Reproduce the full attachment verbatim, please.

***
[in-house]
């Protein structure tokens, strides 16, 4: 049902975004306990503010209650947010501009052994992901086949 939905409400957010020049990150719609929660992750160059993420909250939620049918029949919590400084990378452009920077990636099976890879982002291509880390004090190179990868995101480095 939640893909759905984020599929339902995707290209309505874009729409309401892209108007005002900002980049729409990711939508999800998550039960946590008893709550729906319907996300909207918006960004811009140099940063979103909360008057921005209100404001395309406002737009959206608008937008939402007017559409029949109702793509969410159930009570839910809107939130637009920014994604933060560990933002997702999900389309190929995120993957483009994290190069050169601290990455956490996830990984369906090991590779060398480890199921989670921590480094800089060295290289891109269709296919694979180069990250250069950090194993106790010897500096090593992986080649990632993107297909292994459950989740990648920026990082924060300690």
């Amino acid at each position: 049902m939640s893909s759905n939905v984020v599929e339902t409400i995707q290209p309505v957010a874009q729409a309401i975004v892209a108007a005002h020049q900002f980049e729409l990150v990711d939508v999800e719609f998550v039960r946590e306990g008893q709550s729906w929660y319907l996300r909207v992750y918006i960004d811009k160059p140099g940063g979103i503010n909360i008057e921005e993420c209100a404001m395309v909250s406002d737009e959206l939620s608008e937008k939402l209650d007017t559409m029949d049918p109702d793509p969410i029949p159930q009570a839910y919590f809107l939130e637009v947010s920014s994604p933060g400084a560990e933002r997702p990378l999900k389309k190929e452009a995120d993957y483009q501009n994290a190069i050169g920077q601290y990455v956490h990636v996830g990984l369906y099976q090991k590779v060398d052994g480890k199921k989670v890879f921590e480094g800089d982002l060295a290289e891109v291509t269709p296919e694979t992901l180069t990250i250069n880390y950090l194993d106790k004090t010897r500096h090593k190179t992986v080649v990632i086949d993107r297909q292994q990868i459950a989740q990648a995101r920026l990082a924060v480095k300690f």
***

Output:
[in-house]
């Protein structure tokens, strides 16, 4: 049902975004306990503010209650947010501009052994992901086949 939905409400957010020049990150719609929660992750160059993420909250939620049918029949919590400084990378452009920077990636099976890879982002291509880390004090190179990868995101480095 939640893909759905984020599929339902995707290209309505874009729409309401892209108007005002900002980049729409990711939508999800998550039960946590008893709550729906319907996300909207918006960004811009140099940063979103909360008057921005209100404001395309406002737009959206608008937008939402007017559409029949109702793509969410159930009570839910809107939130637009920014994604933060560990933002997702999900389309190929995120993957483009994290190069050169601290990455956490996830990984369906090991590779060398480890199921989670921590480094800089060295290289891109269709296919694979180069990250250069950090194993106790010897500096090593992986080649990632993107297909292994459950989740990648920026990082924060300690």
């Amino acid at each position: 049902m939640s893909s759905n939905v984020v599929e339902t409400i995707q290209p309505v957010a874009q729409a309401i975004v892209a108007a005002h020049q900002f980049e729409l990150v990711d939508v999800e719609f998550v039960r946590e306990g008893q709550s729906w929660y319907l996300r909207v992750y918006i960004d811009k160059p140099g940063g979103i503010n909360i008057e921005e993420c209100a404001m395309v909250s406002d737009e959206l939620s608008e937008k939402l209650d007017t559409m029949d049918p109702d793509p969410i029949p159930q009570a839910y919590f809107l939130e637009v947010s920014s994604p933060g400084a560990e933002r997702p990378l999900k389309k190929e452009a995120d993957y483009q501009n994290a190069i050169g920077q601290y990455v956490h990636v996830g990984l369906y099976q090991k590779v060398d052994g480890k199921k989670v890879f921590e480094g800089d982002l060295a290289e891109v291509t269709p296919e694979t992901l180069t990250i250069n880390y950090l194993d106790k004090t010897r500096h090593k190179t992986v080649v990632i086949d993107r297909q292994q990868i459950a989740q990648a995101r920026l990082a924060v480095k300690f």